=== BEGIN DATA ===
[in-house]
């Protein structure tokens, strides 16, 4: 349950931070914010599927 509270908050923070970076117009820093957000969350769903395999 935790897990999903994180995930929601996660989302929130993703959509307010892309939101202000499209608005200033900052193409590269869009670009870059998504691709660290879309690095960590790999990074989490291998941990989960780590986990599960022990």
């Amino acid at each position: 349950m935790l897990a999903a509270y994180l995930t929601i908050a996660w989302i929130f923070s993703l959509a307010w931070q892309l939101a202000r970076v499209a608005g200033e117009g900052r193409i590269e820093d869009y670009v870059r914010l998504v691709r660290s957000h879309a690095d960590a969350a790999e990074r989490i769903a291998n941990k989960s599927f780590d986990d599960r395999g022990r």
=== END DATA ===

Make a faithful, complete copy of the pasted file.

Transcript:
[in-house]
């Protein structure tokens, strides 16, 4: 349950931070914010599927 509270908050923070970076117009820093957000969350769903395999 935790897990999903994180995930929601996660989302929130993703959509307010892309939101202000499209608005200033900052193409590269869009670009870059998504691709660290879309690095960590790999990074989490291998941990989960780590986990599960022990």
């Amino acid at each position: 349950m935790l897990a999903a509270y994180l995930t929601i908050a996660w989302i929130f923070s993703l959509a307010w931070q892309l939101a202000r970076v499209a608005g200033e117009g900052r193409i590269e820093d869009y670009v870059r914010l998504v691709r660290s957000h879309a690095d960590a969350a790999e990074r989490i769903a291998n941990k989960s599927f780590d986990d599960r395999g022990r």